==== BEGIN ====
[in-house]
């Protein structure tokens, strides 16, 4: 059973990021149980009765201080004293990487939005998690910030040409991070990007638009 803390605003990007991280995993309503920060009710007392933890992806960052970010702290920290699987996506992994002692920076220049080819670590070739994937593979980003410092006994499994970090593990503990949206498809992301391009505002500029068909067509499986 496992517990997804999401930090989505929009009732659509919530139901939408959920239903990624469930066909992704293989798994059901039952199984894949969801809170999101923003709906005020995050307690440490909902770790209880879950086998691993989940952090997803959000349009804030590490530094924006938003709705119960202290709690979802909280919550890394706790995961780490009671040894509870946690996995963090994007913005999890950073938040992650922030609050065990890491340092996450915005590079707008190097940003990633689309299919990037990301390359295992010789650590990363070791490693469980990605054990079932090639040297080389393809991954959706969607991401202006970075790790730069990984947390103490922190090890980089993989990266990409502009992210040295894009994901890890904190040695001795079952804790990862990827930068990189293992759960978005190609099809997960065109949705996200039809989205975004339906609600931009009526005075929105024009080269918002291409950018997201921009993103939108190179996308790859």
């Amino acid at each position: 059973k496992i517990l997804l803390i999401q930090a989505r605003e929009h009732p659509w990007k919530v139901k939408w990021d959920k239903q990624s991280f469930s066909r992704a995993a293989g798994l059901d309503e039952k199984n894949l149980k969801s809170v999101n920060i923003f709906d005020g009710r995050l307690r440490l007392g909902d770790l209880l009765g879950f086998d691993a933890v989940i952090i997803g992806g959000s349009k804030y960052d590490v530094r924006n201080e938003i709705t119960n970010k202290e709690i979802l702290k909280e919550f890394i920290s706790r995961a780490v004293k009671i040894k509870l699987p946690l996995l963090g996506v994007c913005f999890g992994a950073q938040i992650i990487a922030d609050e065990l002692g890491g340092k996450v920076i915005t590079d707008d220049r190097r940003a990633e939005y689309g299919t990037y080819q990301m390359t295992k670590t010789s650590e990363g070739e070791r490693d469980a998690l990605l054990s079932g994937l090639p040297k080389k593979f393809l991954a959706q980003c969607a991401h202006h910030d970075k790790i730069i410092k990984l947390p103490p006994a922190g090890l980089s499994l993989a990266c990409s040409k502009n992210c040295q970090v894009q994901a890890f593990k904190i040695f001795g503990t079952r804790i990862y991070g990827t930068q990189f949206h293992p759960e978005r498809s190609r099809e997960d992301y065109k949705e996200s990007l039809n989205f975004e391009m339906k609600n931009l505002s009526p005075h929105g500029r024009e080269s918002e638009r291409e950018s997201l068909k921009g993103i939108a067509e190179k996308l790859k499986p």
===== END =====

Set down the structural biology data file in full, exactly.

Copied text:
[in-house]
């Protein structure tokens, strides 16, 4: 059973990021149980009765201080004293990487939005998690910030040409991070990007638009 803390605003990007991280995993309503920060009710007392933890992806960052970010702290920290699987996506992994002692920076220049080819670590070739994937593979980003410092006994499994970090593990503990949206498809992301391009505002500029068909067509499986 496992517990997804999401930090989505929009009732659509919530139901939408959920239903990624469930066909992704293989798994059901039952199984894949969801809170999101923003709906005020995050307690440490909902770790209880879950086998691993989940952090997803959000349009804030590490530094924006938003709705119960202290709690979802909280919550890394706790995961780490009671040894509870946690996995963090994007913005999890950073938040992650922030609050065990890491340092996450915005590079707008190097940003990633689309299919990037990301390359295992010789650590990363070791490693469980990605054990079932090639040297080389393809991954959706969607991401202006970075790790730069990984947390103490922190090890980089993989990266990409502009992210040295894009994901890890904190040695001795079952804790990862990827930068990189293992759960978005190609099809997960065109949705996200039809989205975004339906609600931009009526005075929105024009080269918002291409950018997201921009993103939108190179996308790859």
């Amino acid at each position: 059973k496992i517990l997804l803390i999401q930090a989505r605003e929009h009732p659509w990007k919530v139901k939408w990021d959920k239903q990624s991280f469930s066909r992704a995993a293989g798994l059901d309503e039952k199984n894949l149980k969801s809170v999101n920060i923003f709906d005020g009710r995050l307690r440490l007392g909902d770790l209880l009765g879950f086998d691993a933890v989940i952090i997803g992806g959000s349009k804030y960052d590490v530094r924006n201080e938003i709705t119960n970010k202290e709690i979802l702290k909280e919550f890394i920290s706790r995961a780490v004293k009671i040894k509870l699987p946690l996995l963090g996506v994007c913005f999890g992994a950073q938040i992650i990487a922030d609050e065990l002692g890491g340092k996450v920076i915005t590079d707008d220049r190097r940003a990633e939005y689309g299919t990037y080819q990301m390359t295992k670590t010789s650590e990363g070739e070791r490693d469980a998690l990605l054990s079932g994937l090639p040297k080389k593979f393809l991954a959706q980003c969607a991401h202006h910030d970075k790790i730069i410092k990984l947390p103490p006994a922190g090890l980089s499994l993989a990266c990409s040409k502009n992210c040295q970090v894009q994901a890890f593990k904190i040695f001795g503990t079952r804790i990862y991070g990827t930068q990189f949206h293992p759960e978005r498809s190609r099809e997960d992301y065109k949705e996200s990007l039809n989205f975004e391009m339906k609600n931009l505002s009526p005075h929105g500029r024009e080269s918002e638009r291409e950018s997201l068909k921009g993103i939108a067509e190179k996308l790859k499986p």